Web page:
According to another aspect of the present invention, a male luer connector device is provided that comprises a resilient member, a inner chamber, and a valve member. This embodiment functions identically to the prior embodiment with the exception that the valve member is either integrally formed with the resilient member or can be abutting the resilient member. The resilient member can be formed of an elastomeric material or can be a spring formed of many different materials. The inner chamber is then sealed off by the integrally formed member. When an appropriate female luer valve is engaged with the male luer, the integrally formed member collapses in order to permit liquid flow between the two luers. If desired, this embodiment may alternatively contain a housing.
In a further embodiment, a male luer is described that can work with a female luer that does not contain a cannula or post. This luer comprises a housing, a first tubular member, a resilient member, a valve member, and a slidable sleeve member. The housing has an outer tubular wall and a first tubular member which extends co-axially within the housing. The first tubular member has at least one axially extending slot and a forward end having a valve seat. The valve member is located at the end of the resilient member for sealing engagement of the valve seat. The resilient member has at least one guide portion that extends radially outwardly through the axial slot. The sleeve member is slidably mounted over the first tubular member and the outer tubular wall so that the sleeve traps the guide portion. When the female luer is engaged to the male luer, the housing of the female luer engages the sleeve and slides it rearwardly into the male luer housing. This pushes the resilient member and the valve member rearwardly into a retracted position to allow liquid flow between the two luers. Once again in this embodiment, the housing element does not have to be present. Instead, the male luer valve may be self contained or contained within other types of enclosures.
The configurations of the present invention described herein are advantageous for many reasons. When the male luer is mated or disengaged with an appropriate female luer valve, the male connector seals off to protect any user from exposure to potentially hazardous fluids. The valve contained on the end of the male luer is self-closing so that it ensures that minimal amounts of fluid remain on any exposed surface of the luer. This advantage helps ensure hazardous drugs, such as those used in chemotherapy treatments, do not remain on the luer. Also, bodily fluids, such as blood, do not remain on the luer in order to minimize exposure to potentially diseased blood. The valve design allows either mutual swabbing or one-sided swabbing because there are minimal crevices on the luer and the tip member is substantially flush. Additionally, in one embodiment, the configuration of the male luer provides another advantage in that it creates a vacuum effect on the tip of the luer when the male and female luer are disengaged. This vacuum tip feature acts to minimize residual fluid on any surface and therefore minimizes all types of exposure.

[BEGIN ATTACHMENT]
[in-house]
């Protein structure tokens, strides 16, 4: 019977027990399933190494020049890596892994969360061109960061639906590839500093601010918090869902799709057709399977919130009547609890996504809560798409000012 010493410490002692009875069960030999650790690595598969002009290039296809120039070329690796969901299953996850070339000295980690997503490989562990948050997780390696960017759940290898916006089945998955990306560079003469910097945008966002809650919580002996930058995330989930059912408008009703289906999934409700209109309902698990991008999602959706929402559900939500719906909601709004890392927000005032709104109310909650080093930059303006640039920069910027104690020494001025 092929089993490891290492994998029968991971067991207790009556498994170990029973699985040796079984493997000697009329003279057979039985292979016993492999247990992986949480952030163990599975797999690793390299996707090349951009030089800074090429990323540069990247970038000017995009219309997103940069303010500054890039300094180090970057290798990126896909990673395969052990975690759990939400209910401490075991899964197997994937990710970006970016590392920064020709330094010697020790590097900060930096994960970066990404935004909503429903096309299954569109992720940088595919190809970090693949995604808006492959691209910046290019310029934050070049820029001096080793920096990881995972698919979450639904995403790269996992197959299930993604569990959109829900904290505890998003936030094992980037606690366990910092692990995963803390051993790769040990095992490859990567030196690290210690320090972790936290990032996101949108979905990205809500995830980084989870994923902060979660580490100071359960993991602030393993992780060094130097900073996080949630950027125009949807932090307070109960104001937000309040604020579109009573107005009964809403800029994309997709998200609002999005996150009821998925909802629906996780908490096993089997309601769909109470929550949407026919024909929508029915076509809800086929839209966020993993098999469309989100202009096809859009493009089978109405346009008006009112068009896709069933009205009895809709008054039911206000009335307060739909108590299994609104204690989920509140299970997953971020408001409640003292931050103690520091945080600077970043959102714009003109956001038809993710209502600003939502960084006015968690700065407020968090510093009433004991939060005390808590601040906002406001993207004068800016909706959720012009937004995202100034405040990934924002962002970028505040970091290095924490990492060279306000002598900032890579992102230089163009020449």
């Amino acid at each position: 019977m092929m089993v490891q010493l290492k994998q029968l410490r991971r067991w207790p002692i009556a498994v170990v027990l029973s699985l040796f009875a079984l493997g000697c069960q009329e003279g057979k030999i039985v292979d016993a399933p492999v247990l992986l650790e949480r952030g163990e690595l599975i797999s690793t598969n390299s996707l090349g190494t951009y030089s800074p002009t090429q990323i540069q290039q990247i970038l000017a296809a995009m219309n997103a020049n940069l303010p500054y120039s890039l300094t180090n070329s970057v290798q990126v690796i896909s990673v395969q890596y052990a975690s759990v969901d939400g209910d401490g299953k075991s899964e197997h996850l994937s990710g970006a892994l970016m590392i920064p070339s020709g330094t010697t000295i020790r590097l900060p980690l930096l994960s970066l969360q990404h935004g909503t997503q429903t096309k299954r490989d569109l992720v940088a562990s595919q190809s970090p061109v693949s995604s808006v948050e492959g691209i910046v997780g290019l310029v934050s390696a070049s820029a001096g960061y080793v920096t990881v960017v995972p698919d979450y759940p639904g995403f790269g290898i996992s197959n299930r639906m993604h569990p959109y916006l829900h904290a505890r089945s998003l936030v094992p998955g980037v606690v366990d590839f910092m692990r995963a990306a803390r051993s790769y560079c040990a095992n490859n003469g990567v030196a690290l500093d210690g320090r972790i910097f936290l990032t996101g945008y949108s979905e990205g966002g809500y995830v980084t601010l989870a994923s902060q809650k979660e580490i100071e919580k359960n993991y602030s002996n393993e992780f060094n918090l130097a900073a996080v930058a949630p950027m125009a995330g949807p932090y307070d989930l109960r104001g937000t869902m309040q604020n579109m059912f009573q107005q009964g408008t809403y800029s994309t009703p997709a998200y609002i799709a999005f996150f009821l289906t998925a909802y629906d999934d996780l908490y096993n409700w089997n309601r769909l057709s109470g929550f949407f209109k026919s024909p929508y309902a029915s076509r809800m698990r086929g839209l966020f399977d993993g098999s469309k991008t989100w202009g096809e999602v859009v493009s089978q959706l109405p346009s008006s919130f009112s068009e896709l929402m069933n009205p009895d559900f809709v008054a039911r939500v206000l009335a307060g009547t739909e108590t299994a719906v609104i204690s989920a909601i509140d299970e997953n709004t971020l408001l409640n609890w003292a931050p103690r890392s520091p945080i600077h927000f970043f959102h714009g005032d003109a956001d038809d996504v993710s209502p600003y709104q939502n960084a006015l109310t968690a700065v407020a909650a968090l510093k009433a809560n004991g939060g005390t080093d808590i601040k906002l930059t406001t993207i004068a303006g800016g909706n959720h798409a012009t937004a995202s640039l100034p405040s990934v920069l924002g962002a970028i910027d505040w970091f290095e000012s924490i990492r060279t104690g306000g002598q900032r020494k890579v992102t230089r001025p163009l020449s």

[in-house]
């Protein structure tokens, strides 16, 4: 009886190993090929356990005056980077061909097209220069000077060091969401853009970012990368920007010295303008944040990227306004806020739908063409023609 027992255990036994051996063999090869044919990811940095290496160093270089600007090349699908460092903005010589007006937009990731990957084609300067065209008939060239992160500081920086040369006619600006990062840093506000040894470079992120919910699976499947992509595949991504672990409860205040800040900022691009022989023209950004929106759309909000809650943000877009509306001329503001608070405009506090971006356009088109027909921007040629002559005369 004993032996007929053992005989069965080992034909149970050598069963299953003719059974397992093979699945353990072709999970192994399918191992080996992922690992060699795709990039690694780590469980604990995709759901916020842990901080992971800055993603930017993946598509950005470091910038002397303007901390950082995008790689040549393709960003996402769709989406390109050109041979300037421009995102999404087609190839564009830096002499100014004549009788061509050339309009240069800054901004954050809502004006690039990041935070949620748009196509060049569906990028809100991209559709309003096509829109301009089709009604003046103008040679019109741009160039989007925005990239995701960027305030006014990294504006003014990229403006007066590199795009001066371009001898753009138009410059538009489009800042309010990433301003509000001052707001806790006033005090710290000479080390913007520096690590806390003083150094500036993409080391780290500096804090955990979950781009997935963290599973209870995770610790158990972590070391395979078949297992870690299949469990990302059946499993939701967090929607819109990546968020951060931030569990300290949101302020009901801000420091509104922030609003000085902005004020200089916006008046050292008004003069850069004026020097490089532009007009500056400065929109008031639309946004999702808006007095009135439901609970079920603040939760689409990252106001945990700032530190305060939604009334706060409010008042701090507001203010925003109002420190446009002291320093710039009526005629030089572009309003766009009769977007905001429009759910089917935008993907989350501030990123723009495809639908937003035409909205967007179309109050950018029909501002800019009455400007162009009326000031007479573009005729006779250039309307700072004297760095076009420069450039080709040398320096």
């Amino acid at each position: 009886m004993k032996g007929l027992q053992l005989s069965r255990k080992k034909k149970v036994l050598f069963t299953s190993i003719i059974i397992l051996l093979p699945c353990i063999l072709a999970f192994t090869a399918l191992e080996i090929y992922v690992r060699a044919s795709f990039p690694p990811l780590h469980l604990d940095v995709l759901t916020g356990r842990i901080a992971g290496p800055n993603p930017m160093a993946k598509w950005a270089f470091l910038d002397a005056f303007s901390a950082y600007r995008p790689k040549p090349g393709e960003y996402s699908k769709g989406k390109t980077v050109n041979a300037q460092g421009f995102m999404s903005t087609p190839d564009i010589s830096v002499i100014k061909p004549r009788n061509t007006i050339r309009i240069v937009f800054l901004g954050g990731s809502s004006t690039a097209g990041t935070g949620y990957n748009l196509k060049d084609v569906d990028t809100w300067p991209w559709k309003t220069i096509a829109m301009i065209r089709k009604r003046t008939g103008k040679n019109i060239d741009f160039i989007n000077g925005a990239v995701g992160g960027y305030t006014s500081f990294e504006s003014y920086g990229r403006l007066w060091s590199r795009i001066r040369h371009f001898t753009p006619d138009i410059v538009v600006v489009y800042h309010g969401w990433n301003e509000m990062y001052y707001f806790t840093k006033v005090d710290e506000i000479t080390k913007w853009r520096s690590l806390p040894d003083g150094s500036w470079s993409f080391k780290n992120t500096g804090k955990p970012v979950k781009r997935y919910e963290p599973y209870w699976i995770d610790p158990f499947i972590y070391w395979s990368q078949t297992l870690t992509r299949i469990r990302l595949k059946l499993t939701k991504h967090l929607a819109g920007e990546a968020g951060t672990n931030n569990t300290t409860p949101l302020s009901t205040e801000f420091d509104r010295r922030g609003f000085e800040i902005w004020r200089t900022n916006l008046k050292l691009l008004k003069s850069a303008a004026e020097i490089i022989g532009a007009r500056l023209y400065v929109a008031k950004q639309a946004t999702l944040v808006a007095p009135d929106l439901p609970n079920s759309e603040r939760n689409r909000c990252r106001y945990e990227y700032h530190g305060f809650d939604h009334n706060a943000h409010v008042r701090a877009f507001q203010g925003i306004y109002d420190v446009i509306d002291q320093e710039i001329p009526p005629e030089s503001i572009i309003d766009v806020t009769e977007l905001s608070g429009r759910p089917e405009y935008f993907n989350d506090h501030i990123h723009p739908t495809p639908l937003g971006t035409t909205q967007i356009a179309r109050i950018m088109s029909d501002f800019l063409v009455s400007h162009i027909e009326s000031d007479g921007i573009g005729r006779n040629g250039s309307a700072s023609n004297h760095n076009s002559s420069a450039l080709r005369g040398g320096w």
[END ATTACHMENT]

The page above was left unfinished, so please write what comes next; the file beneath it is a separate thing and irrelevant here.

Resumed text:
The present invention will be better understood from the following detailed description of an exemplary embodiment of the invention, taken in conjunction with the accompanying drawings in which like reference numerals refer to like parts and in which:
FIG. 1 is a side view of the two components of the male to female luer connection of the luer fitting;
FIG. 2 is an enlarged sectional view taken on line 2—2 of FIG. 1;
FIG. 3 is a view similar to FIG. 2, with the components partially engaged;
FIG. 4 is a view similar to FIG. 3, with the components fully engaged;
FIG. 5 is a view similar to a portion of FIG. 2, showing an alternative integrated spring member;
FIG. 6 is a view similar to FIG. 5, showing an alternative single stage valve;
FIG. 7 is a view similar to FIG. 6, showing the valve opened;
FIG. 8 is a view similar to FIG. 5, showing a ball type valve;
FIG. 9 is a sectional view showing an alternative slide actuated valve;
FIG. 10 is a view similar to FIG. 9, showing the valve opened;
FIG. 11 is a view similar to FIG. 9, showing an alternative slide actuated valve;
FIG. 12 is a view similar to FIG. 10, showing an alternative valve for use with a female luer valve that does not have a cannula or post; and
FIG. 13 is an illustration of a male luer valve that does not contain a housing element.